In the simplest terms possible, I'm going to cover the basics. The first thing to know is that all the electricity in an automotive system begins and ends at the vehicle’s battery. This is the heart of the system. If you don't have a good battery and perhaps the voltage is a bit low, everything else in the vehicles electrical system will be effected.
Don't rule out engine performance issues here. Your vehicle’s computer speaks in the language of voltage. If it doesn't see proper voltage signals or doesn't have enough voltage to run properly, everything will be affected. This is especially true with newer vehicles that rely on a lot of electronics. Electronics, especially computer-controlled electronics, are very sensitive to voltage changes, especially low voltage. If they don't have enough voltage to operate, they tend to act strange, or, in some cases, even fail.
My point: When dealing with any automotive electrical issue, start with the battery. Check its voltage and its state of charge. A good battery should have at least 12.6V for a static charge. It should also be able to pass a load test and stay above 9V when placed under load. Here are two videos about checking an alternator and a starter on a vehicle where you can put this knowledge to use.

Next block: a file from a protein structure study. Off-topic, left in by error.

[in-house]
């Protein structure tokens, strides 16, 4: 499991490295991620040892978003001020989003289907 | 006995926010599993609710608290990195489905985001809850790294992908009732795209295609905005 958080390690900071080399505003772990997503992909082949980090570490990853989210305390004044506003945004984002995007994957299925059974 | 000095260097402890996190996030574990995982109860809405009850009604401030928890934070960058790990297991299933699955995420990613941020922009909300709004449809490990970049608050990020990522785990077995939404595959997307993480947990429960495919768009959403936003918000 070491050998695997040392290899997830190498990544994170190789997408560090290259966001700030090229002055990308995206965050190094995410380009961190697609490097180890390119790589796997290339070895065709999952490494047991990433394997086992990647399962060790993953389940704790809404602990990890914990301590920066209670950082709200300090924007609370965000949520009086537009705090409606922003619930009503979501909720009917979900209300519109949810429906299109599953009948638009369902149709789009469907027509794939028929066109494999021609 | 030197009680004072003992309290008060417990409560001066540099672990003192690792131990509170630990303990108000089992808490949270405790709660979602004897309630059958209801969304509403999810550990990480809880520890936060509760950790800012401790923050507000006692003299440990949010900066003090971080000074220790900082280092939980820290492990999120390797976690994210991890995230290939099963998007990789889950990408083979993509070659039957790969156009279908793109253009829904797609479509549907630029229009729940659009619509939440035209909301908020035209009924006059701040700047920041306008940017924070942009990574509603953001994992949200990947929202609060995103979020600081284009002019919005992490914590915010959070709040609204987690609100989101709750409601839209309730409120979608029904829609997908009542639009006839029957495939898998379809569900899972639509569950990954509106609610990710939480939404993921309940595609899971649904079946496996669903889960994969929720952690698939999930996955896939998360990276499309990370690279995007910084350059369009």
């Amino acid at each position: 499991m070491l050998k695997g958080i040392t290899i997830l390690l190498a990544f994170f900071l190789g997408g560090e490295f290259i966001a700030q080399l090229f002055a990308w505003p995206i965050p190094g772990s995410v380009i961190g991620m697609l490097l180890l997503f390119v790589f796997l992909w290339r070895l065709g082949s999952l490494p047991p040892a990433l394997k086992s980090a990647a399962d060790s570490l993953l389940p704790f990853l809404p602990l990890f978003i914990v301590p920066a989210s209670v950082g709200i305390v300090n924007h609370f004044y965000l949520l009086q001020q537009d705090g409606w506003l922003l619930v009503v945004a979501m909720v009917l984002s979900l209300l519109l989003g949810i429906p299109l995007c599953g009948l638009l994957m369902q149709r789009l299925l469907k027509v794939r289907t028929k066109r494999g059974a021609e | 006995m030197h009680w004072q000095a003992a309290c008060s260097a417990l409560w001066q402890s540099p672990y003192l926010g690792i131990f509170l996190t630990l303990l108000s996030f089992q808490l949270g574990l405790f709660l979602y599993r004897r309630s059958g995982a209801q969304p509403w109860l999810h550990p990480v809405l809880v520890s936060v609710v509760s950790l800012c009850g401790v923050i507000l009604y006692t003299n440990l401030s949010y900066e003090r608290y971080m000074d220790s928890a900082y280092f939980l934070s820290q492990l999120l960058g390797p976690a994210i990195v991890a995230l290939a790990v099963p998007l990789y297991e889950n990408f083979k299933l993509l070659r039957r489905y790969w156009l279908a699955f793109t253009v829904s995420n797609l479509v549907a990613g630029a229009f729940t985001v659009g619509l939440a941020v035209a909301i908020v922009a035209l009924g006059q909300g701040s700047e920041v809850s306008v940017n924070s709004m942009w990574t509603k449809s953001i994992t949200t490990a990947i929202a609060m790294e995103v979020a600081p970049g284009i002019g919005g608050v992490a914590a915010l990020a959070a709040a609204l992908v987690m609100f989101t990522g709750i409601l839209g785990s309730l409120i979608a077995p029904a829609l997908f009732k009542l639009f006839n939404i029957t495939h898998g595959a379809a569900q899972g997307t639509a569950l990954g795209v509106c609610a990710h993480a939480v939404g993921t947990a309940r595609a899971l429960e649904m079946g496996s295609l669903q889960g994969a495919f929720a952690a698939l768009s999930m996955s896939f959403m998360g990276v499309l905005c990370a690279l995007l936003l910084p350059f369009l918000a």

Before we're finished with the battery, let’s talk about one more thing: connections. I would wager that about 90% of electrical failures are the result of poor or inadequate connections. In addition to checking the battery, also make sure you check its connections and cables. I've seen my fair share of electrical problems caused by bad connections. If you have a lot of corrosion at your battery terminals or the terminal isn't tight to the battery, this can cause an electrical problem. Clean and tighten the battery connections and recheck for your electrical issue if this is what you find. Here's a video to help you out.